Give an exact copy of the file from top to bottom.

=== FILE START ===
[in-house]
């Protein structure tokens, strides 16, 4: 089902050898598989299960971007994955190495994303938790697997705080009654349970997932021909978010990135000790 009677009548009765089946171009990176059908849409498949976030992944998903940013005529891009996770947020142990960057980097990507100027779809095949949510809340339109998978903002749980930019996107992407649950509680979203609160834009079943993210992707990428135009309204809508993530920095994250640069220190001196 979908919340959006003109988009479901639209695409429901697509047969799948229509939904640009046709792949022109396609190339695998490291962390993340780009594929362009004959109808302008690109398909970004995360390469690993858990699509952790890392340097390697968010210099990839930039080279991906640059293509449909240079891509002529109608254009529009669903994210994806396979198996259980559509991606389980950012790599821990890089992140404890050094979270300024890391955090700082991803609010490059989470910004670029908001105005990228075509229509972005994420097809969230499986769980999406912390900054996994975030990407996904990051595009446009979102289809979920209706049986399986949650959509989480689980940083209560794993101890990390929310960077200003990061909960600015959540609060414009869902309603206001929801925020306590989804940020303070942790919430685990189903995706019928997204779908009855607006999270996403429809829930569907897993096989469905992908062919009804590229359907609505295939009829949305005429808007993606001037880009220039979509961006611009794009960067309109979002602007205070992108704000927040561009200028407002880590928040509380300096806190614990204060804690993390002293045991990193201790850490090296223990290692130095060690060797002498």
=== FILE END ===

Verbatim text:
[in-house]
């Protein structure tokens, strides 16, 4: 089902050898598989299960971007994955190495994303938790697997705080009654349970997932021909978010990135000790 009677009548009765089946171009990176059908849409498949976030992944998903940013005529891009996770947020142990960057980097990507100027779809095949949510809340339109998978903002749980930019996107992407649950509680979203609160834009079943993210992707990428135009309204809508993530920095994250640069220190001196 979908919340959006003109988009479901639209695409429901697509047969799948229509939904640009046709792949022109396609190339695998490291962390993340780009594929362009004959109808302008690109398909970004995360390469690993858990699509952790890392340097390697968010210099990839930039080279991906640059293509449909240079891509002529109608254009529009669903994210994806396979198996259980559509991606389980950012790599821990890089992140404890050094979270300024890391955090700082991803609010490059989470910004670029908001105005990228075509229509972005994420097809969230499986769980999406912390900054996994975030990407996904990051595009446009979102289809979920209706049986399986949650959509989480689980940083209560794993101890990390929310960077200003990061909960600015959540609060414009869902309603206001929801925020306590989804940020303070942790919430685990189903995706019928997204779908009855607006999270996403429809829930569907897993096989469905992908062919009804590229359907609505295939009829949305005429808007993606001037880009220039979509961006611009794009960067309109979002602007205070992108704000927040561009200028407002880590928040509380300096806190614990204060804690993390002293045991990193201790850490090296223990290692130095060690060797002498």